When we finished our studies in London, we wanted to continue playing at a really high standard without falling into the path that orchestral instrumentalists often take following graduation – fellowships, trials, auditions. We’d all had prior experience in creating chamber music and had played in this ensemble (flute, cello, piano) before and thought that the ensemble could be a great opportunity to build on that. Honestly, we didn’t have to think too hard about starting the trio, we just jumped in! We’ve since found a lot of great music so we’re committed to making it work. When we first decided to go ahead with the trio we searched all the dark corners of the internet for recordings and repertoire – and we found a lot of terrible recordings! We then made a list of pieces including previous standards we’d performed before, then we searched fairly hard for other repertoire. Most of the music we found was written by little known composers but it turned out that there was a lot of interesting music for us to explore. So far, we’ve had a lot of positive feedback from audience members commenting on the pieces and composers that they’ve heard for the first time at a Taimana performance. I think the biggest struggle we have then, is to convince people to come along in the first place, because we know that once they hear it, they’ll like it!
Basically, we do our best to program works from composers that people will be familiar with alongside some more obscure works that we’d like to introduce them to, and try and pull audiences that way. We also do a lot of duo works – flute and cello sonatas in particular. If there’s a Brahms Sonata on the menu, that often encourages people to come along!
The hardest thing about setting up an ensemble is not the playing – it’s all those extra things that they don’t teach you at university: all the business skills. It’s been a steep learning curve and has involved lots of time on government websites looking for business information. In hindsight, the time we’ve spent doing all of our own design and marketing work has given us a leg up in the world of modern music careers so we do have the skills we need to do to achieve our goals. You wouldn’t necessarily develop those skills if you were going along a traditional career path, because you wouldn’t need them in many cases. We think that branching out and learning to do things for yourself affords you a bigger learning opportunity.
These days, there are many young ensembles, and it’s really heartening to see so many people taking initiative and setting up their own projects. Ensemble work, though, is difficult to make a living from and you need something else going on to pay the bills – maybe that’s where the idea of a portfolio career comes in. People supplement that interest and passion for ensemble work with other activities, either in or out of the music industry.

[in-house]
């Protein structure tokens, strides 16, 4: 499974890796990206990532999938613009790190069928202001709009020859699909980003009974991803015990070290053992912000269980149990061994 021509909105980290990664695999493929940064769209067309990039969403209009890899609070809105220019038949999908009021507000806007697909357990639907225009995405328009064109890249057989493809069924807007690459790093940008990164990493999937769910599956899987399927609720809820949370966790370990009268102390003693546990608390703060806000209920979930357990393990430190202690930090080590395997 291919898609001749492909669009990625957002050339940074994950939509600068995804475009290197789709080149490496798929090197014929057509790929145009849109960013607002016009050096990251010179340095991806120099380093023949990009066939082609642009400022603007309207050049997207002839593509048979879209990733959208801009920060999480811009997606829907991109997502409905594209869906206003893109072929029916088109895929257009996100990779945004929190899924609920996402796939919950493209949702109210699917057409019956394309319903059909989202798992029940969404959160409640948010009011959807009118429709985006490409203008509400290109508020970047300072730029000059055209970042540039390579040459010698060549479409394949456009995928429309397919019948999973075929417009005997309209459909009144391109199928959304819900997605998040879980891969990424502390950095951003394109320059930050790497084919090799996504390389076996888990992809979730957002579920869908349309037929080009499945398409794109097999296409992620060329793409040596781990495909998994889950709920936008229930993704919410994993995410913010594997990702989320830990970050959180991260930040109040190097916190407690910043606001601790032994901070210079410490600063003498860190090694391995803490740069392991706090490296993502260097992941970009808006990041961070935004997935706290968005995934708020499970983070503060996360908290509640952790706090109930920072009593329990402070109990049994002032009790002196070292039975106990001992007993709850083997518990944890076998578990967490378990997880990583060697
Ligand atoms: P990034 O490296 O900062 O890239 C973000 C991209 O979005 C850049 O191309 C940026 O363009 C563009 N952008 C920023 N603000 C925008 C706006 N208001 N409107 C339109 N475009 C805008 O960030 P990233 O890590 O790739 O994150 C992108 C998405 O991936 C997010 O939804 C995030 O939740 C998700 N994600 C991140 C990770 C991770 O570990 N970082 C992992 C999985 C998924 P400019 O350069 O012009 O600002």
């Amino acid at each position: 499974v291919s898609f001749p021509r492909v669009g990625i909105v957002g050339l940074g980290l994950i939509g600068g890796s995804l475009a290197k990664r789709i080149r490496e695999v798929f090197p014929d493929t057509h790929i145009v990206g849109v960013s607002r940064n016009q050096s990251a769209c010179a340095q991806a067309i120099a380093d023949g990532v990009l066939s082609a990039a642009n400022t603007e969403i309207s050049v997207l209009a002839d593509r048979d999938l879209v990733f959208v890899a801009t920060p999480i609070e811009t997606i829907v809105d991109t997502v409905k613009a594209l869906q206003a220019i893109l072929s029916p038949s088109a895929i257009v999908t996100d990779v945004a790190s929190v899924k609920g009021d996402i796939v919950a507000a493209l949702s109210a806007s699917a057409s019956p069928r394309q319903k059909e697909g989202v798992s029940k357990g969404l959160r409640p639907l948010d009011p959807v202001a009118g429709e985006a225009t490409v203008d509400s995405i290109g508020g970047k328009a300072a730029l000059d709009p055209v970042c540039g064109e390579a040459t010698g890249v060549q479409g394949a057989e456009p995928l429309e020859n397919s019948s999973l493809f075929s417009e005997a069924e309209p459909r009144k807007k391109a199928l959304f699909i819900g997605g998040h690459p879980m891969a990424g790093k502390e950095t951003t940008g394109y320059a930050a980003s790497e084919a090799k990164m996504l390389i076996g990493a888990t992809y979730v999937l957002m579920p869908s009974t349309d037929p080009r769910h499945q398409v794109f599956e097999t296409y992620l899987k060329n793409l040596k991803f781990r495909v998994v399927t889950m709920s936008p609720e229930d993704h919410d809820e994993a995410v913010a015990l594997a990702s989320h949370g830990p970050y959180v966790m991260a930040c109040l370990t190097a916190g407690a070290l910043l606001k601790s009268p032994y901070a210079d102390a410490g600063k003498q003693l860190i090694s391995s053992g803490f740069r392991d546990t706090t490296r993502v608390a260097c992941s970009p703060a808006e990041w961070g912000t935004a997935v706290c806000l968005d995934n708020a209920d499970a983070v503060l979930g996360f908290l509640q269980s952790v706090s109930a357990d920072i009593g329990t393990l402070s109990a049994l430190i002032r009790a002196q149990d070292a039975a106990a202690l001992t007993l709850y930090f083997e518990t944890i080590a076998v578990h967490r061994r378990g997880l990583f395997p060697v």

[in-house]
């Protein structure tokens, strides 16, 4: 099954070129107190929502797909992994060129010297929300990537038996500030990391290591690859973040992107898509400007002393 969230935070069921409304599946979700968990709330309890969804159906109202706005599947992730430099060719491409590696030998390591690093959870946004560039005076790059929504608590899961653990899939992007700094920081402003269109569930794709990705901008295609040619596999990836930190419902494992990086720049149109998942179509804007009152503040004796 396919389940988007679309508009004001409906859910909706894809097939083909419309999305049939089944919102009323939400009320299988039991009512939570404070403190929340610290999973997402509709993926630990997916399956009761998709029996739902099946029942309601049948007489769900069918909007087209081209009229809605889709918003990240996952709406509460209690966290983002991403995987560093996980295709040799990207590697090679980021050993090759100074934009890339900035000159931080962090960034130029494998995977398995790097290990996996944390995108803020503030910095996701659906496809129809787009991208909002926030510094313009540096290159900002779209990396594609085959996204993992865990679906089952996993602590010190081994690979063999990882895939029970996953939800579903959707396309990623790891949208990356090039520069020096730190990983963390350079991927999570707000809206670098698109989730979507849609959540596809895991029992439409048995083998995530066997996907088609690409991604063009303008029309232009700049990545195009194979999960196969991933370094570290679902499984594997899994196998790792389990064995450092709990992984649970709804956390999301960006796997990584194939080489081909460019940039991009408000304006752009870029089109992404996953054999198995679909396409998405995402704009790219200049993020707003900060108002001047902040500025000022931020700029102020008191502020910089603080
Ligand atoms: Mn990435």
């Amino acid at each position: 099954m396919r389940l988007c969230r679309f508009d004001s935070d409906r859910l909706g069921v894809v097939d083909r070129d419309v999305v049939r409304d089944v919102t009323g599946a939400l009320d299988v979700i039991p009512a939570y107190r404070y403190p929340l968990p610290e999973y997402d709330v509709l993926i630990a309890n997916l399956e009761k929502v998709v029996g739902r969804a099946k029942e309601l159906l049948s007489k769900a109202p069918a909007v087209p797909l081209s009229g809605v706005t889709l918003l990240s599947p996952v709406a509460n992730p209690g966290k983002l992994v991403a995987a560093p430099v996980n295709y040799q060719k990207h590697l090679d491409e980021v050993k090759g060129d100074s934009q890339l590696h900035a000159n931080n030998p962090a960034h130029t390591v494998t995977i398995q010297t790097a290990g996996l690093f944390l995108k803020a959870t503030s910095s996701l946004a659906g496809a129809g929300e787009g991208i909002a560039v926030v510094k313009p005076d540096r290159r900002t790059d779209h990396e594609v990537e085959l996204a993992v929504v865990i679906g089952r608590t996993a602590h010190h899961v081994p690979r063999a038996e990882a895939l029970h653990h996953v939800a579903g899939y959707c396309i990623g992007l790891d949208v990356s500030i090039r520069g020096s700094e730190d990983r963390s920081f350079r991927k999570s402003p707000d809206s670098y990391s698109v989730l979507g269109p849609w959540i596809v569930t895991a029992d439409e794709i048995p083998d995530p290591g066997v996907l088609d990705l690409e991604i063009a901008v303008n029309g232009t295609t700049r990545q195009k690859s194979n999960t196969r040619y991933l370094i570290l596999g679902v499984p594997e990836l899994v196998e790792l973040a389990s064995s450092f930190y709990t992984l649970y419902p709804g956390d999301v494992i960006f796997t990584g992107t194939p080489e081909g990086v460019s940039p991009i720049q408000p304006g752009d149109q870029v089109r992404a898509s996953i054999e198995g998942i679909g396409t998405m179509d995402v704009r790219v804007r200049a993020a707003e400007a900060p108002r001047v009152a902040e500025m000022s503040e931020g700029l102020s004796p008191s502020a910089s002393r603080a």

All of us teach fairly extensively and we all do freelance work. We’re all generally quite centred around music on a day to day basis, and as such, we’re all serious about how we approach the ensemble. We’ve had the experience in the past of collaborating with friends and not treating it in a professional way, which often makes you lose the focus and intensity that treating it like a job affords you. We work on a per concert basis, and all the necessary marketing and administration happens in the lead up to that performance. I guess what it means is that we’re very focussed, because we have to be! Time is a luxury that we don’t have access to and when it comes to performance time, we have a job to do and we want to put on the best concert that we can while presenting a very professional image.
Because time is limited, we all turn up to the first rehearsal with the parts very much prepared – we’ve individually taken the time to understand the stylistic elements of each piece and put together some ideas as well. We’re very conscious of making the most of our short lead time. Our priority, particularly at the beginning of the preparation process, is slow work – it helps us find out where things are at and gives us a sense of the structure. We revert back to slow work when things aren’t quite clicking as well. If we’re practicing a particularly complex passage, there’s often one thing that’s anchoring that section, so we try and identify that aspect and use it to help us stay together. Also, not enough can be said for just playing through a passage a few more times! When you’re playing in any kind of ensemble, your brain is going at a million miles an hour, and often just playing a passage the second or third time might fix thing that initially went wrong. We didn’t realise that until after our studies – rather than “fixing things’ immediately, we take some time and try again. With practice, we’re learning what to grab hold of.
The biggest thing we’ve learnt is the importance of listening carefully. And if we could start again? We’d remember to start the work sooner! Every new performance we work on, we’re slightly more organised. This time around we have all of our design work done and ready to go, which frees up time to actually concentrate on the playing. If you’re prepared and have done as much of the menial administrative tasks as possible, you can go away and focus on the most important bit – the music.
Taimana Ensemble presents Vivacity at St Mary’s Anglican Church at 3pm on Sunday August 20. Tickets available here.